Eerie entertainment frequently takes inspiration from urban legends, with good reason—nothing’s scarier than a fantastical tale that still feels like it just might be true. TV shows like The X-Files and Supernatural have made liberal use of contemporary folklore over the years, and plenty of feature films have been made in the same vein, too. Here, we count up our favorites.
The third installment of Syfy’s horror anthology series based on different internet-spawned Creepypasta tales returns February 7, this Wednesday. We couldn’t be more excited—or terrified about what nightmares we’ll experience this season, which is subtitled Butcher’s Block. It’s based on Kerry Hammond’s Reddit series “Search and Rescue Woods,” with quite a few surreal terrors added, as well as a sinister supporting turn by Rutger Hauer. On a side note, and unrelated to Channel Zero or the real-life “Slender Man” case, Creepypasta is so ubiquitous now that its most notorious legend is getting its own feature film; titled Slender Man; it’s out in August.
Arachnophobes will absolutely want to avoid the Angela Bettis-directed segment in this macabre anthology film—but it does draw from one of the most skin-crawlingly awful urban legends ever: “Spiders in Cheek.” Suffice it to say, the short follows several rounds of man vs. spider... and he who has the most legs, wins.
Urban legends are a global phenomenon, asevidenced by this hugely popular Taiwanese film inspired by the story of “the little girl in red,” a mysterious figure first spotted back in 1998 in a family’s vacation video, trailing behind someone who died soon after the trip. Soon, she made other appearances, seeding countless nightmares as she established herself as a ghostly harbinger of doom. In The Tag-Along, a young man searches for his grandmother, who is apparently missing though her presence is still felt in the home they share. Things get weirder when he finds a video of Grandma on a hiking trail... with a strange girl in red following close behind. The 2015 film struck such a chord that director Cheng Wei-ha made a sequel last year that was similarly well-received.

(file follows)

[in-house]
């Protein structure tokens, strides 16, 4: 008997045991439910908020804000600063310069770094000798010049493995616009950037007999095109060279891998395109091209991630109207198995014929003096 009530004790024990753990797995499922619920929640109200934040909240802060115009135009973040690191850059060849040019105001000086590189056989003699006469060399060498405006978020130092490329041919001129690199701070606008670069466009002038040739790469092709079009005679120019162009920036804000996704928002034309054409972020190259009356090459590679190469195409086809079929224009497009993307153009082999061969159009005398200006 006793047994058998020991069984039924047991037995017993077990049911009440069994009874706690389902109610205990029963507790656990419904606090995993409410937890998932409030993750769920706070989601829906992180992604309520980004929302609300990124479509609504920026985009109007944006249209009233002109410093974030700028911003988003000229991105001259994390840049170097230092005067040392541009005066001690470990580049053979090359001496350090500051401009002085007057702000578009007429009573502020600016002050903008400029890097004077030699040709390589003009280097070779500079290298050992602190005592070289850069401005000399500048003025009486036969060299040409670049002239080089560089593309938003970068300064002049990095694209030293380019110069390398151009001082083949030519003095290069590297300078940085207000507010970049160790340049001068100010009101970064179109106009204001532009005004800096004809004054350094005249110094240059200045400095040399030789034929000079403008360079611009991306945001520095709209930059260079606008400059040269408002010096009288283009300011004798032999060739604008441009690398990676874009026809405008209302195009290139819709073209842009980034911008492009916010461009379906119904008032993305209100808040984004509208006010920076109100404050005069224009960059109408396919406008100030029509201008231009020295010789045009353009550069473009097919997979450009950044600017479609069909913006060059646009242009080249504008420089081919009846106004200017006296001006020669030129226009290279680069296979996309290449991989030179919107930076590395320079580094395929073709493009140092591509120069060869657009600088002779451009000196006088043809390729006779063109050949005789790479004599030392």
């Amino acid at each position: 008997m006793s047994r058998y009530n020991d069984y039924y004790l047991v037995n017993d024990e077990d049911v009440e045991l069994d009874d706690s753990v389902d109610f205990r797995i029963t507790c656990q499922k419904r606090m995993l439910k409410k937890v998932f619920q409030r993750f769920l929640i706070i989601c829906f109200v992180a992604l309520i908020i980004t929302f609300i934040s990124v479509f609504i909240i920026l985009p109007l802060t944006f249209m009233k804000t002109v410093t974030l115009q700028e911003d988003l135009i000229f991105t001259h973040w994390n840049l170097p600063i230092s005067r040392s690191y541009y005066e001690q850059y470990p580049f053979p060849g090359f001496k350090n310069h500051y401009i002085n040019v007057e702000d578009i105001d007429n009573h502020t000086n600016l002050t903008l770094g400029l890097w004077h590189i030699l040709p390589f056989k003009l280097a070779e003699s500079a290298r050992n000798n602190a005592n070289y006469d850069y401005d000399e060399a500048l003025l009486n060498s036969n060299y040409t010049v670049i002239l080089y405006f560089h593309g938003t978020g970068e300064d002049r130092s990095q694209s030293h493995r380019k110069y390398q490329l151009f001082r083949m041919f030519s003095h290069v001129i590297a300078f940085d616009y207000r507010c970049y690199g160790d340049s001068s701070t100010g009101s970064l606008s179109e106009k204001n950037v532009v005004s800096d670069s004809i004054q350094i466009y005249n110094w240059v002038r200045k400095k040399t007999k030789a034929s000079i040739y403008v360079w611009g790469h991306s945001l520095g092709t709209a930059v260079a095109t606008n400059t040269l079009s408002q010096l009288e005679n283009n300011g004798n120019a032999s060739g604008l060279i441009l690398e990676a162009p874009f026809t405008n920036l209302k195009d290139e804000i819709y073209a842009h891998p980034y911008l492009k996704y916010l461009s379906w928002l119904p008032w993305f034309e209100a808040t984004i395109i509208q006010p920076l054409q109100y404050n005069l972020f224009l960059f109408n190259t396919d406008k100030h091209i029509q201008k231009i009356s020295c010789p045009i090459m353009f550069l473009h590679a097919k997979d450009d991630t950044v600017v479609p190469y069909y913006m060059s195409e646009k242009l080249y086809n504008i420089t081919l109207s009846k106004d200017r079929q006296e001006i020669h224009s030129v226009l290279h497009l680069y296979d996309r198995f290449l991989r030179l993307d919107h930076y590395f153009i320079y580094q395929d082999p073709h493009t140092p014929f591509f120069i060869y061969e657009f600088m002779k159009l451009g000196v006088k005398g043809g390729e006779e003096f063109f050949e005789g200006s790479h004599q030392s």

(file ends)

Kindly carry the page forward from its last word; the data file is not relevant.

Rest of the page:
This 1983 horror anthology contains four segments, all derived from urban legends. It begins with the ever-popular “killer in the back seat,” in which a driver thinks she’s being terrorized by one man (in this version, a gas-station attendant), when really he’s trying to protect her from the maniac he’s spotted lurking behind her. There’s also Emilio Estevez as a kid who gets sucked into his favorite video game; Lance Henriksen (Aliens) as a disgraced priest forced to battle a truck-driving Satan; and Veronica Cartwright (Alien) as a housewife dealing with a major rat problem. Nightmares is not a classic on the level of Creepshow, but the sight of Estevez (one year prior to Repo Man) nerding out in the arcade—complete with cheesy, low-budget animated effects—is pretty amusing.
Both of these films from the 1970s are variations on the urban legend of “the babysitter and the man upstairs”—and both were remade in 2006, proving that a threatening phone call coming from a creep who’s actually inside the house is potently horrifying for any generation. That fear was later recycled for the opening scene of Scream, in which Drew Barrymore’s character doesn’t realize (until it’s too late) that the horror buff she’s speaking to is lurking just outside her house.
This movie is pretty terrible, but it’s worth mentioning here for the sheer fact that someone built an entire movie off the superstition about holding your breath when you pass by a graveyard. Most people rightfully consider that belief to be nothing more than a kiddie version of gallows humor (since “it’s not polite to breathe when others can’t,” you see). But in this context, daring to inhale or exhale at the wrong moment can attract the interest of a restless evil spirit, if one happens to be hanging around at the time. Too bad for these kids, their weekend of fun in the wilderness is about to become a murderous possession-fest instead. Should’ve minded your manners, guys!
Remember that urban legend about the big-city kid who flushes his baby alligator down the toilet... where it grows into a toothy, sewer-dwelling monster? According to Snopes.com, the story goes all the way back to the 1920s and is, alas, not true. But it still captured enough imaginations to bring 1980 creaturesploitation classic Alligator into the world, which begins as a teeny Florida gator finds its way out of the swamp, gets unceremoniously disposed of in the expected manner, and spends 12 years feasting on discarded illegal medical experiments... transforming into a mutant supergator! Robert Forster plays the cop on the case who’s bedeviled by bad luck even beyond his scaly nemesis, and the badass reptile eats the mayor of Chicago and tears up a high-society wedding before finally being subdued.